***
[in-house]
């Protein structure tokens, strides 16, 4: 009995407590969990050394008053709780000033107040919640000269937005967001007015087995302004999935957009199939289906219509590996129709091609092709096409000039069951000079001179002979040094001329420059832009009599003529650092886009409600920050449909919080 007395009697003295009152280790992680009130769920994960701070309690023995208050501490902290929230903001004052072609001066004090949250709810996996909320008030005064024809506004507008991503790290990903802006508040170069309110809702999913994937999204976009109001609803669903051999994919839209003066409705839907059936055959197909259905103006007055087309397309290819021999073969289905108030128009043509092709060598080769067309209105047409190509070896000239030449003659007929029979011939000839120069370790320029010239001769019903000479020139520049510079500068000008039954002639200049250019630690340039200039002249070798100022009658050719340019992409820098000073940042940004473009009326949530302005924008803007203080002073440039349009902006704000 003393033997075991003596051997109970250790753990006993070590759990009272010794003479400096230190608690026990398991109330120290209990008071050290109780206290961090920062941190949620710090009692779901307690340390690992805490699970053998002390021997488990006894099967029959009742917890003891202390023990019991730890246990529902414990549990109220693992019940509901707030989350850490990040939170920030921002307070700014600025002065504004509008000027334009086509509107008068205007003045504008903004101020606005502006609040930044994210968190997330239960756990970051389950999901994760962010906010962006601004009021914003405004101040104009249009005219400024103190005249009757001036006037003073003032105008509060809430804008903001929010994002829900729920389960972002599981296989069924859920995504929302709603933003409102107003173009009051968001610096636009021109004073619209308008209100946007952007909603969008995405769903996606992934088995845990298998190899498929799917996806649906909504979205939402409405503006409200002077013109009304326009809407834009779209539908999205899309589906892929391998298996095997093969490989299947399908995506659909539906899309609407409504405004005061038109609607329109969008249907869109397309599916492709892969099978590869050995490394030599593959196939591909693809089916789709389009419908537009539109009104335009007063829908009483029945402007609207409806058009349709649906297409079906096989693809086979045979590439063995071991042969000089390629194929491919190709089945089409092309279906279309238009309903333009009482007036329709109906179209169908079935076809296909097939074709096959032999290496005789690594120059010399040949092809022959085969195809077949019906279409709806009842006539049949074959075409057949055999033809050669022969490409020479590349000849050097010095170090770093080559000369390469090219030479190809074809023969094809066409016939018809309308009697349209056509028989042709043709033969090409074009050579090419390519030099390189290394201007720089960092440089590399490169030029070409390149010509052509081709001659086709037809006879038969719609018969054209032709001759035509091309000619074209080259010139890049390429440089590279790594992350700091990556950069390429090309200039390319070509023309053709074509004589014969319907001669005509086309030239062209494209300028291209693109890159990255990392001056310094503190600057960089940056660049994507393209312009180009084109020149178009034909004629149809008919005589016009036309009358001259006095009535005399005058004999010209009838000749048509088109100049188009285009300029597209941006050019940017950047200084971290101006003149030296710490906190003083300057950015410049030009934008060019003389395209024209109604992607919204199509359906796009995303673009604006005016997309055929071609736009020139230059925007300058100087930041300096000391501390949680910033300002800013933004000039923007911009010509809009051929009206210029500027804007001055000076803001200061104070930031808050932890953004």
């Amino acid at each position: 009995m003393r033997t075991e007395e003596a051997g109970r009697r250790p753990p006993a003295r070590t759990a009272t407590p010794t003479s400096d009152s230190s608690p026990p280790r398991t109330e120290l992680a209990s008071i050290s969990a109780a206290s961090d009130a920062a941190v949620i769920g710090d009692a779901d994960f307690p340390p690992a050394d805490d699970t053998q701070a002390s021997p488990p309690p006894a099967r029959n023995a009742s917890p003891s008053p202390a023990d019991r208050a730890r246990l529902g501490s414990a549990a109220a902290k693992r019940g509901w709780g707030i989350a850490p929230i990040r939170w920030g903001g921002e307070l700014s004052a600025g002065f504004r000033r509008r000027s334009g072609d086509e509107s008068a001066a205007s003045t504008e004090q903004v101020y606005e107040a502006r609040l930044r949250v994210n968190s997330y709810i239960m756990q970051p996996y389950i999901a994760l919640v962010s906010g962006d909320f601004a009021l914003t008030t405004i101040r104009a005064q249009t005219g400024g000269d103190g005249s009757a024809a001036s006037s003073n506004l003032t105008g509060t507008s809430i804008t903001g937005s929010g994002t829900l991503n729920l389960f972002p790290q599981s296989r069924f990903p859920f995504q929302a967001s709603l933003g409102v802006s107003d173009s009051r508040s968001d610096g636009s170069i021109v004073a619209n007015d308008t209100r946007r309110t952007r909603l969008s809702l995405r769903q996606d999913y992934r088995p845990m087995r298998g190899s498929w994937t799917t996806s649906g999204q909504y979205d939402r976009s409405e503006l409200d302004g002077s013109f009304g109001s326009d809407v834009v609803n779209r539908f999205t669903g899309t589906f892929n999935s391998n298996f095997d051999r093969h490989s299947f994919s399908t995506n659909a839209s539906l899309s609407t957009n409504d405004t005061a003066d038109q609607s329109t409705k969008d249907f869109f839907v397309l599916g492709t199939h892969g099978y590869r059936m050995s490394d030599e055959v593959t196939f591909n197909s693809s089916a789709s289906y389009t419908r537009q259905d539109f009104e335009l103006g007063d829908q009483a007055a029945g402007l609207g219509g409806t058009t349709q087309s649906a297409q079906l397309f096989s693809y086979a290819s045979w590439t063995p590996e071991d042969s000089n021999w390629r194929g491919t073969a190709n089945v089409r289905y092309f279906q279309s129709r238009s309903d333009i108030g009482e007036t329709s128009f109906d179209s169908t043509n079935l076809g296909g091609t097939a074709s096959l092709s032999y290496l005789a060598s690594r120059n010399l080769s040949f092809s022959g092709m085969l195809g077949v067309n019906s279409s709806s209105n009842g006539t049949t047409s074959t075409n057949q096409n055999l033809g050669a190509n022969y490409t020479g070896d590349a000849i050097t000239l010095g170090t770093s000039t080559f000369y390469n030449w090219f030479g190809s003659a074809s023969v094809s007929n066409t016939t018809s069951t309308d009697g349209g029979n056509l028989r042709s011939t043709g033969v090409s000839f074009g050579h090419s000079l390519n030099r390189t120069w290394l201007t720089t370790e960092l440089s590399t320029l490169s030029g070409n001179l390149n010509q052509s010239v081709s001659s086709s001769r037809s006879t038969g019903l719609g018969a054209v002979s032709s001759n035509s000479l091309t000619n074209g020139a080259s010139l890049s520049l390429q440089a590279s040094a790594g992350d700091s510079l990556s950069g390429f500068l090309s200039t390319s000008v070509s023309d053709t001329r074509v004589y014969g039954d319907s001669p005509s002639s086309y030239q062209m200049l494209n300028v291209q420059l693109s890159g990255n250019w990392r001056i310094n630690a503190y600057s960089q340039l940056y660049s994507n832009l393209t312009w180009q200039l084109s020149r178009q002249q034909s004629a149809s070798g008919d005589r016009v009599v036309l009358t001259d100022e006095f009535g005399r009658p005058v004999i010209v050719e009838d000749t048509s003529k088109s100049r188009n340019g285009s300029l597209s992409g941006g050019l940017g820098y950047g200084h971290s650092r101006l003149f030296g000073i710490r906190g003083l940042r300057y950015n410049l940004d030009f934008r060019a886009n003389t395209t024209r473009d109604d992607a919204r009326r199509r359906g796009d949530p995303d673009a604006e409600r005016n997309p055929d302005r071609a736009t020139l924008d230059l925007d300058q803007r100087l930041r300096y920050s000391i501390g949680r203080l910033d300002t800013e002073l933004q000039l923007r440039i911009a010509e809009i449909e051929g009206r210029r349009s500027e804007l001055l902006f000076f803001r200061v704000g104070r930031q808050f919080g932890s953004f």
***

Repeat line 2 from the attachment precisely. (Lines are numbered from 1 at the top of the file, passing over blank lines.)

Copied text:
């Protein structure tokens, strides 16, 4: 009995407590969990050394008053709780000033107040919640000269937005967001007015087995302004999935957009199939289906219509590996129709091609092709096409000039069951000079001179002979040094001329420059832009009599003529650092886009409600920050449909919080 007395009697003295009152280790992680009130769920994960701070309690023995208050501490902290929230903001004052072609001066004090949250709810996996909320008030005064024809506004507008991503790290990903802006508040170069309110809702999913994937999204976009109001609803669903051999994919839209003066409705839907059936055959197909259905103006007055087309397309290819021999073969289905108030128009043509092709060598080769067309209105047409190509070896000239030449003659007929029979011939000839120069370790320029010239001769019903000479020139520049510079500068000008039954002639200049250019630690340039200039002249070798100022009658050719340019992409820098000073940042940004473009009326949530302005924008803007203080002073440039349009902006704000 003393033997075991003596051997109970250790753990006993070590759990009272010794003479400096230190608690026990398991109330120290209990008071050290109780206290961090920062941190949620710090009692779901307690340390690992805490699970053998002390021997488990006894099967029959009742917890003891202390023990019991730890246990529902414990549990109220693992019940509901707030989350850490990040939170920030921002307070700014600025002065504004509008000027334009086509509107008068205007003045504008903004101020606005502006609040930044994210968190997330239960756990970051389950999901994760962010906010962006601004009021914003405004101040104009249009005219400024103190005249009757001036006037003073003032105008509060809430804008903001929010994002829900729920389960972002599981296989069924859920995504929302709603933003409102107003173009009051968001610096636009021109004073619209308008209100946007952007909603969008995405769903996606992934088995845990298998190899498929799917996806649906909504979205939402409405503006409200002077013109009304326009809407834009779209539908999205899309589906892929391998298996095997093969490989299947399908995506659909539906899309609407409504405004005061038109609607329109969008249907869109397309599916492709892969099978590869050995490394030599593959196939591909693809089916789709389009419908537009539109009104335009007063829908009483029945402007609207409806058009349709649906297409079906096989693809086979045979590439063995071991042969000089390629194929491919190709089945089409092309279906279309238009309903333009009482007036329709109906179209169908079935076809296909097939074709096959032999290496005789690594120059010399040949092809022959085969195809077949019906279409709806009842006539049949074959075409057949055999033809050669022969490409020479590349000849050097010095170090770093080559000369390469090219030479190809074809023969094809066409016939018809309308009697349209056509028989042709043709033969090409074009050579090419390519030099390189290394201007720089960092440089590399490169030029070409390149010509052509081709001659086709037809006879038969719609018969054209032709001759035509091309000619074209080259010139890049390429440089590279790594992350700091990556950069390429090309200039390319070509023309053709074509004589014969319907001669005509086309030239062209494209300028291209693109890159990255990392001056310094503190600057960089940056660049994507393209312009180009084109020149178009034909004629149809008919005589016009036309009358001259006095009535005399005058004999010209009838000749048509088109100049188009285009300029597209941006050019940017950047200084971290101006003149030296710490906190003083300057950015410049030009934008060019003389395209024209109604992607919204199509359906796009995303673009604006005016997309055929071609736009020139230059925007300058100087930041300096000391501390949680910033300002800013933004000039923007911009010509809009051929009206210029500027804007001055000076803001200061104070930031808050932890953004």